Can the homeowners' association employ a management company to assist in managing my condo or townhouse complex?

Yes. A homeowners' association, through its executive board, will often employ a management company to take care of maintenance, collect dues and assessments, and carry out other day?to?day responsibilities of the homeowners' association.

The members of the executive board and the staff of management companies are NOT required to be licensed by the N.C. Real Estate Commission or any other state agency so long as their management activities do not involve the sale or rental of units. However, licensed real estate brokers who manage homeowners' associations must adhere to the N.C. Real Estate License Law and related rules. This includes keeping the collected funds of others in a trust account, and maintaining records of all collections and disbursement of these funds.

Can the homeowners' association do anything about a developer who is causing problems in the development?

If the developer is still in control of the association, it is unlikely that the association will be able to effectively take action against the developer; however, the individual homeowners may be able to take legal action against a controlling developer. If the developer is not in control, the association can treat the developer just as it would any other homeowner.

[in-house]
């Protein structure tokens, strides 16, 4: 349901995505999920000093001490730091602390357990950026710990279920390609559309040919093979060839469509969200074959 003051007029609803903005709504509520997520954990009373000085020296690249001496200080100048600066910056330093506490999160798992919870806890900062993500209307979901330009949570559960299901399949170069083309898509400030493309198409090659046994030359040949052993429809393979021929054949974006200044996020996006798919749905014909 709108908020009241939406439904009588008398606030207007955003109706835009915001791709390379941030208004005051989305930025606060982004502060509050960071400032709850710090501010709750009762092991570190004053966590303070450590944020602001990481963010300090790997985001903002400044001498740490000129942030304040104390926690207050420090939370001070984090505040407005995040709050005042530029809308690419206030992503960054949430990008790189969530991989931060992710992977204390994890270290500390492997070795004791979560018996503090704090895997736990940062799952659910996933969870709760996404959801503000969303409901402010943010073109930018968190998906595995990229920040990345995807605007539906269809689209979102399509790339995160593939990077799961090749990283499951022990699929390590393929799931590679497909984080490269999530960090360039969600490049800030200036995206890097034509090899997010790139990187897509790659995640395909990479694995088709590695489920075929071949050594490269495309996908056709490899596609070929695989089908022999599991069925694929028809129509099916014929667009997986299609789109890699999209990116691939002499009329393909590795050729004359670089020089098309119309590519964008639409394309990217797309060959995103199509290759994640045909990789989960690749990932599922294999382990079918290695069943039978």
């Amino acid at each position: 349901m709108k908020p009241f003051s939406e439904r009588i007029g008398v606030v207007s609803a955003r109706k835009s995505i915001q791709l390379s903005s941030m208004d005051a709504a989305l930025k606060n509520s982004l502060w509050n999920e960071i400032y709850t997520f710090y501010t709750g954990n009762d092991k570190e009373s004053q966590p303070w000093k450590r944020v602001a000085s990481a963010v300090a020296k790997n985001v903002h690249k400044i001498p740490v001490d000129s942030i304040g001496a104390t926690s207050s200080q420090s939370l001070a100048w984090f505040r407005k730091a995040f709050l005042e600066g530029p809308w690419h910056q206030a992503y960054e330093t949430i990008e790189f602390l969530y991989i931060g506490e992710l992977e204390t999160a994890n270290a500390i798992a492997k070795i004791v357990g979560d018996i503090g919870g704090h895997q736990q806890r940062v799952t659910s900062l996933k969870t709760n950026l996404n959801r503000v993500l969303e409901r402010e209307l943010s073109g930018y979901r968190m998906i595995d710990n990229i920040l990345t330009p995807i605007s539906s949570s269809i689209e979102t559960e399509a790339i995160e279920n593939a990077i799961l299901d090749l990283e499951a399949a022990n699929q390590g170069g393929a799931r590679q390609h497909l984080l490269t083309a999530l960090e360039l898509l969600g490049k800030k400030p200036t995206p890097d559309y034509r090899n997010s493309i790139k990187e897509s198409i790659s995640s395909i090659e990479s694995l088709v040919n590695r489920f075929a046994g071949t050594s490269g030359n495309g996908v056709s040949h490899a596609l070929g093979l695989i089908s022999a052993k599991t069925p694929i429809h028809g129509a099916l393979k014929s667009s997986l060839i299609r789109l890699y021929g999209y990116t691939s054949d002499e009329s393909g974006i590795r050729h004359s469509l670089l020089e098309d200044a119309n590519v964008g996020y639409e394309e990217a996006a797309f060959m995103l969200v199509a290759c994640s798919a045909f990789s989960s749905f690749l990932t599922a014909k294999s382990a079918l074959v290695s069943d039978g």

The information contained in this site is provided as a public service for informational purposes only and is not intended to be a comprehensive statement of the law or, in particular, to contain legal advice. Laws vary from state to state and are subject to change, which could affect the information available on this site. If you have questions regarding any information found on this site, you should consult an attorney who can investigate the particular circumstances of your situation. Persons receiving information found on this site should not act on this information without receiving professional legal counsel. Use of and access to this web site does not create an attorney client relationship between Harris Law Firm, PLC and the user or browser. The opinions expressed at or through this site are the opinions of the individual author and may not reflect the opinions of the firm or any individual attorney.
All Rights Reserved 2017, Harris Law